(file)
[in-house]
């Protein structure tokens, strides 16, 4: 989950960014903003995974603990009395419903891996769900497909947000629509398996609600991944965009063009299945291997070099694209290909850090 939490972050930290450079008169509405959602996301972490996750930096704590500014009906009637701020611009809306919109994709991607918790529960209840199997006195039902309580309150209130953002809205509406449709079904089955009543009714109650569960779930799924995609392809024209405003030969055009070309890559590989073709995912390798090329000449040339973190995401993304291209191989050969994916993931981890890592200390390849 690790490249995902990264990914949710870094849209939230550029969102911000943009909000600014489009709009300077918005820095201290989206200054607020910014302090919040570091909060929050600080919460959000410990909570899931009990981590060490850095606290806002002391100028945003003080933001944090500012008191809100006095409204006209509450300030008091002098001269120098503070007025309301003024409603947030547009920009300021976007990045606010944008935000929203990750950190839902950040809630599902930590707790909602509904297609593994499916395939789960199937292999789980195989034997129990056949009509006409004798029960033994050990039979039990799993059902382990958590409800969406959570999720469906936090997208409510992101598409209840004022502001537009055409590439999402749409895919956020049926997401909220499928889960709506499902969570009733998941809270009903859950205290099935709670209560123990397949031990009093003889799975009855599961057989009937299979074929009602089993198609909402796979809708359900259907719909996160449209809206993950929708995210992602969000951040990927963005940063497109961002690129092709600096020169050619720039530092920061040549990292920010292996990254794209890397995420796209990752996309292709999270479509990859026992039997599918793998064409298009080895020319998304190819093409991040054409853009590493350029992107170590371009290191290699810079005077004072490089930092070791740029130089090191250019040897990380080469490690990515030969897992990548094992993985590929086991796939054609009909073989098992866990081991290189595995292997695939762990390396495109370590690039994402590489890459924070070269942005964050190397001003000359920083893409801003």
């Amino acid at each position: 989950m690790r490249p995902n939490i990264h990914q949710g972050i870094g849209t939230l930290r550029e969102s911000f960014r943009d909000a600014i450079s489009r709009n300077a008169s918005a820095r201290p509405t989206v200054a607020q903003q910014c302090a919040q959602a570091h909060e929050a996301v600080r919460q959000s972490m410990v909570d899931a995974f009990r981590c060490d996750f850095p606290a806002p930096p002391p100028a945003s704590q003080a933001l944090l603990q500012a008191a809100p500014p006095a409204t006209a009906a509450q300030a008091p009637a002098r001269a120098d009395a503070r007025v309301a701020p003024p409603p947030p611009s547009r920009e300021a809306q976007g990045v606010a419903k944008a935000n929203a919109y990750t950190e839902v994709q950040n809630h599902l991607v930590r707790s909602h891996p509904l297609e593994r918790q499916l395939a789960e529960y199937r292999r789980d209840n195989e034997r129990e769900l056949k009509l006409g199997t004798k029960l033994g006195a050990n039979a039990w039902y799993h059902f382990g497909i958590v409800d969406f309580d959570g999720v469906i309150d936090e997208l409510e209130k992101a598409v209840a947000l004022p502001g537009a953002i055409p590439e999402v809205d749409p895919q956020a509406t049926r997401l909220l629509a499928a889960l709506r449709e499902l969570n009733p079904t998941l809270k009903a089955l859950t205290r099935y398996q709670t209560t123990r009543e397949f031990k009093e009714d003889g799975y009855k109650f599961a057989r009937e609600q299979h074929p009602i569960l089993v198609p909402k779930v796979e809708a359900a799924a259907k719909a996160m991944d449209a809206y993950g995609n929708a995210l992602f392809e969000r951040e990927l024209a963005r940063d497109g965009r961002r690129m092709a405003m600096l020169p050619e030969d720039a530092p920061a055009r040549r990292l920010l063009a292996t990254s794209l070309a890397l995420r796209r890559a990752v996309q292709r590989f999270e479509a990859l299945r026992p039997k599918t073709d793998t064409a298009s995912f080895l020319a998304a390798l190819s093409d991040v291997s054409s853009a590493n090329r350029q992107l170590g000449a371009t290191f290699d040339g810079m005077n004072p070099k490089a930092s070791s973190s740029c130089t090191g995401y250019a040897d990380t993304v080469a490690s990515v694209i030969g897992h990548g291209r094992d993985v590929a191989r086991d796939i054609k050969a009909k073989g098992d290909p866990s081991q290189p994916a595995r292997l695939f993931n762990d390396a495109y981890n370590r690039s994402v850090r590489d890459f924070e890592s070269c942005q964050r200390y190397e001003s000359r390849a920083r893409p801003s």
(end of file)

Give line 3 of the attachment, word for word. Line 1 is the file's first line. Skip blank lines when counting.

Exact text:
């Amino acid at each position: 989950m690790r490249p995902n939490i990264h990914q949710g972050i870094g849209t939230l930290r550029e969102s911000f960014r943009d909000a600014i450079s489009r709009n300077a008169s918005a820095r201290p509405t989206v200054a607020q903003q910014c302090a919040q959602a570091h909060e929050a996301v600080r919460q959000s972490m410990v909570d899931a995974f009990r981590c060490d996750f850095p606290a806002p930096p002391p100028a945003s704590q003080a933001l944090l603990q500012a008191a809100p500014p006095a409204t006209a009906a509450q300030a008091p009637a002098r001269a120098d009395a503070r007025v309301a701020p003024p409603p947030p611009s547009r920009e300021a809306q976007g990045v606010a419903k944008a935000n929203a919109y990750t950190e839902v994709q950040n809630h599902l991607v930590r707790s909602h891996p509904l297609e593994r918790q499916l395939a789960e529960y199937r292999r789980d209840n195989e034997r129990e769900l056949k009509l006409g199997t004798k029960l033994g006195a050990n039979a039990w039902y799993h059902f382990g497909i958590v409800d969406f309580d959570g999720v469906i309150d936090e997208l409510e209130k992101a598409v209840a947000l004022p502001g537009a953002i055409p590439e999402v809205d749409p895919q956020a509406t049926r997401l909220l629509a499928a889960l709506r449709e499902l969570n009733p079904t998941l809270k009903a089955l859950t205290r099935y398996q709670t209560t123990r009543e397949f031990k009093e009714d003889g799975y009855k109650f599961a057989r009937e609600q299979h074929p009602i569960l089993v198609p909402k779930v796979e809708a359900a799924a259907k719909a996160m991944d449209a809206y993950g995609n929708a995210l992602f392809e969000r951040e990927l024209a963005r940063d497109g965009r961002r690129m092709a405003m600096l020169p050619e030969d720039a530092p920061a055009r040549r990292l920010l063009a292996t990254s794209l070309a890397l995420r796209r890559a990752v996309q292709r590989f999270e479509a990859l299945r026992p039997k599918t073709d793998t064409a298009s995912f080895l020319a998304a390798l190819s093409d991040v291997s054409s853009a590493n090329r350029q992107l170590g000449a371009t290191f290699d040339g810079m005077n004072p070099k490089a930092s070791s973190s740029c130089t090191g995401y250019a040897d990380t993304v080469a490690s990515v694209i030969g897992h990548g291209r094992d993985v590929a191989r086991d796939i054609k050969a009909k073989g098992d290909p866990s081991q290189p994916a595995r292997l695939f993931n762990d390396a495109y981890n370590r690039s994402v850090r590489d890459f924070e890592s070269c942005q964050r200390y190397e001003s000359r390849a920083r893409p801003s």